I had forged this punched and pinched bar originally as a test piece for a possible stair railling element. The top knot was a complex set of reversal curves. I decided not to cover this element with a skull as seen in others of this series. I merely added the many bladed tail to balance the form's weight, so it would pivot on the ball bearing inside the tube. Again the surface has been purposefully left with no coatings in its natural forged state. It will take on a rust patina with exposure to the elements.

'Catch Me if you Can' / Summer 2008

This piece started with the two piece skull, suggested by the head of a chambered natillus. As I forged up the heavy T bar to form the spine, I pulled one part of the material into a flat tail. As I worked the other section into the curved point, I was remined of fly fishing lures. ( And visions of Rodger Zelazny's 'the Lamps of his Eyes, the Doors of his Mouth'.) Now stands in the yard of an old friend (and patron) in East Beaches in Toronto.

'Coelacanth' / Summer 2008

The inspiration for this piece started with a cut off from a fabrication job. The length cut from an industrial grate reminded me of a fish skeleton spine. The heavy 'skull' is a fitting from an antique farm wagon (circa 1900). Fitted together they made up the form of an ancient boney fish. The sculpture is finished with flat bars forged to resemble the massive fins suggestive of these 'living fossil' fish. Again the surface has been left untreated to develop a rust patina with age.
Originally the piece was intended (and displayed) as a wall mount. In fall of 2010, I changed this, drilling a hole in a large piece of natural limestone and here setting the piece into the edge of the pond here at Wareham.

'Shark' / Summer 2009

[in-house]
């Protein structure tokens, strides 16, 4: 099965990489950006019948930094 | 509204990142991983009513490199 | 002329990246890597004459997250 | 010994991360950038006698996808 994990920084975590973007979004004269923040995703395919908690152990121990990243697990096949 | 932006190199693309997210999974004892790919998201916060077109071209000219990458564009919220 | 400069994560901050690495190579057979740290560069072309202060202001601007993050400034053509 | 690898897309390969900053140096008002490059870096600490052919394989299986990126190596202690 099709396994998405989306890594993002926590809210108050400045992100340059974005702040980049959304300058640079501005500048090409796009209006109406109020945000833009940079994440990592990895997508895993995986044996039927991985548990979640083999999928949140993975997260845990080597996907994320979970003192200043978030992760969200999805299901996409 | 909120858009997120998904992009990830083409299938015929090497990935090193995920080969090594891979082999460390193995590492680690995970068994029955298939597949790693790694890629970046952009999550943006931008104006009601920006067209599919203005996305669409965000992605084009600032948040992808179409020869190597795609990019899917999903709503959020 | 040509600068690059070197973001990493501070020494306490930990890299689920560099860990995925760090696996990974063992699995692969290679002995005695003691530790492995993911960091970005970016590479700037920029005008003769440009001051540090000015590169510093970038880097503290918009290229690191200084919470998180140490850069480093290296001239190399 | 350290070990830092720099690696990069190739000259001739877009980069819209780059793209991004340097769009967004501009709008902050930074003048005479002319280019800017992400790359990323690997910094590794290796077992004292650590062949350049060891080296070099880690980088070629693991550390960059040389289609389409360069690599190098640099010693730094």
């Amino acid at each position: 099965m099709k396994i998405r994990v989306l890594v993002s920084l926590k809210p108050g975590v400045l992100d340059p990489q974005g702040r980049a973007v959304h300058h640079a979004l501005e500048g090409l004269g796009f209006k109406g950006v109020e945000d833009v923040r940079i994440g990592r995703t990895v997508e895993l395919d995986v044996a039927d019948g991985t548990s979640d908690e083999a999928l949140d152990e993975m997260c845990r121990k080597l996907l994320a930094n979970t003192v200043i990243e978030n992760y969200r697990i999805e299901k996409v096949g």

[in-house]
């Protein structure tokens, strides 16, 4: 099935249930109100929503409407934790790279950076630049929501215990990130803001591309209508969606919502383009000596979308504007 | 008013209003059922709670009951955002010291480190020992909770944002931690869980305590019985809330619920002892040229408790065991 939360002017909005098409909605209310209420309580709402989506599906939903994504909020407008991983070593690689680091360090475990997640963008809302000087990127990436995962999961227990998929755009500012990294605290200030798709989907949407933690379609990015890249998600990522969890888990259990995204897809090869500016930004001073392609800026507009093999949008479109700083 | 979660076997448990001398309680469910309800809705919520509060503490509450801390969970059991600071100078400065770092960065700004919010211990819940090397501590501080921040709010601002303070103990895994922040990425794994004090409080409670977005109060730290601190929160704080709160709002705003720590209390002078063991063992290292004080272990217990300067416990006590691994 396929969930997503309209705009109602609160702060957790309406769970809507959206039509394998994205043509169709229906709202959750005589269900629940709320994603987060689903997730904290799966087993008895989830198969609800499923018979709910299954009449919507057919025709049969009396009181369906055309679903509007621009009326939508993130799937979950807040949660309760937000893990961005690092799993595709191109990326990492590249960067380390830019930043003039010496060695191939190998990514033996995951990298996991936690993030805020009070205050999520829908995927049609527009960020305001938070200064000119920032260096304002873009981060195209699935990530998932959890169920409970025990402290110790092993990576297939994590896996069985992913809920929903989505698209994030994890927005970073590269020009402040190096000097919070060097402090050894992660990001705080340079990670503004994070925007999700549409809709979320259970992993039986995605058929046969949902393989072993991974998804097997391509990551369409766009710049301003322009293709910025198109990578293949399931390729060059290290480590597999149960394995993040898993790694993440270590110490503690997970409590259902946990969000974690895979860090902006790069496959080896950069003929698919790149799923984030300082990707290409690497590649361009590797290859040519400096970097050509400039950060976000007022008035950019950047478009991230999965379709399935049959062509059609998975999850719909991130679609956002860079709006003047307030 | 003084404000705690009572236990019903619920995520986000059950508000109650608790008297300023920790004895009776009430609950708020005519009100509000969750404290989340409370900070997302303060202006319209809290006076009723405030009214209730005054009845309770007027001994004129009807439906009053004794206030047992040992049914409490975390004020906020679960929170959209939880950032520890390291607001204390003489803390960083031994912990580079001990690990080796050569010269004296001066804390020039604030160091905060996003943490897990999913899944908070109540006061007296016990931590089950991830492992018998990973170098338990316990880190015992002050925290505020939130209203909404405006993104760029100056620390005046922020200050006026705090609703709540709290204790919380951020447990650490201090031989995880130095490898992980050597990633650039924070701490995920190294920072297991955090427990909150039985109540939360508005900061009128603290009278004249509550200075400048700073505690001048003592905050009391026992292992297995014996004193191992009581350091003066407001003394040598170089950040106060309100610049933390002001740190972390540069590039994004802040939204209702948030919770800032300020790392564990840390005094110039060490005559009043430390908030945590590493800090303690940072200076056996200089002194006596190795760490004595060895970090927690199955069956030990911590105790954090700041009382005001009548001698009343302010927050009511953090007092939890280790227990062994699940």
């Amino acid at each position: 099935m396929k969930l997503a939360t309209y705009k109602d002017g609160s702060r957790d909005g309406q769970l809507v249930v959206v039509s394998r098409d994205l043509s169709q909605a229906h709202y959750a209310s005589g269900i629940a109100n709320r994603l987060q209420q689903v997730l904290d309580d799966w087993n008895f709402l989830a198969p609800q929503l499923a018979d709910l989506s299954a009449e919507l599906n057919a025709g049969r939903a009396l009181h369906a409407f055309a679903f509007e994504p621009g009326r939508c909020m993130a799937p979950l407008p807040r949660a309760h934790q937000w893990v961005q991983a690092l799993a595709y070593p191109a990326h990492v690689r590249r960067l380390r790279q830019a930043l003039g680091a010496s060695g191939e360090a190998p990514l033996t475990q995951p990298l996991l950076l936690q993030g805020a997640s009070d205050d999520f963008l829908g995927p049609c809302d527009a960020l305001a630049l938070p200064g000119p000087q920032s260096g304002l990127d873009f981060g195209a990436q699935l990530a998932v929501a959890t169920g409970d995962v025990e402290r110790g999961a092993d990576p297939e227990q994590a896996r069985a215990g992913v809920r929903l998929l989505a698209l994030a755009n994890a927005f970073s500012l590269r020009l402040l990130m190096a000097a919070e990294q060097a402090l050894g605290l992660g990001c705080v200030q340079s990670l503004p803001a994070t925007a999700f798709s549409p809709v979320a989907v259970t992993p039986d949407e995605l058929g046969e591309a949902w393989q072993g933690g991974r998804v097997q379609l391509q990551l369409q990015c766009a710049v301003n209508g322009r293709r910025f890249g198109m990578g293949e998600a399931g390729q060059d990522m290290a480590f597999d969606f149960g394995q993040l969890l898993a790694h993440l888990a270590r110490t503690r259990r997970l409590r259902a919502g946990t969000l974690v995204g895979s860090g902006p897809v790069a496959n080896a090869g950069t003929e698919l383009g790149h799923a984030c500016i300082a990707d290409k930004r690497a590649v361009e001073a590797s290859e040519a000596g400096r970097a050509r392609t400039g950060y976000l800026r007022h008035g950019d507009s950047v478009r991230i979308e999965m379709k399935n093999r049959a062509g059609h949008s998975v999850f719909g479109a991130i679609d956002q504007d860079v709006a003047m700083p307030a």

For 'Shark' I made a bit of a departure from the mounting methods used on the eariler pieces. Instead of a ground tube and ball bearing, this Windbile is designed to hang from a central point. This greatly increases the potential movement of the piece. The fins are cut and formed from polished stainless steel, creating bright surfaces that will reflect sunlight. The image was provided by the new owners, a couple from the Bruce Peninsula who have been collecting this series!

'La Tene Rotor' / Summer 2009

We all have some piece of machinery which enthralls us. For me it is helicopters. The too few and too short flights in military birds when I was in the Reserve Forces are nailed to my memory.
Here sweeping curves, lines typical of Celtic La Tene bronze work are convered to rotor blades. Mounted to a central hub (taken from a discarded bicycle wheel) and set on to a tall (six and a half foot) pole. The shallow glass bowl, set upwards to catch rain water, was another chance find.
The base, not seen in these images, is formed from three stips of flat bar coiled into spirals and reversal curves. Another piece which sold on its first presentation.

'Winter Wheat' / Summer 2007

This tall sculpture is the first rendition of a concept I have had for a good while. A large slab of natural limestone serves as the base foundation. Into this are inserted about two dozen thin steel rods. Each rod is capped with a leaf shaped aluminium form. Each of the top leaves will catch the wind, and because of the thinness of the supporting rods, will start to sway. As the rods are all different lengths, the amount of motion will vary from upright to upright, resulting in an interesting random movement to the sculpture as a whole. Anyone who has driven past a field of fall wheat, ripping in the wind, can envision my point of inspiration.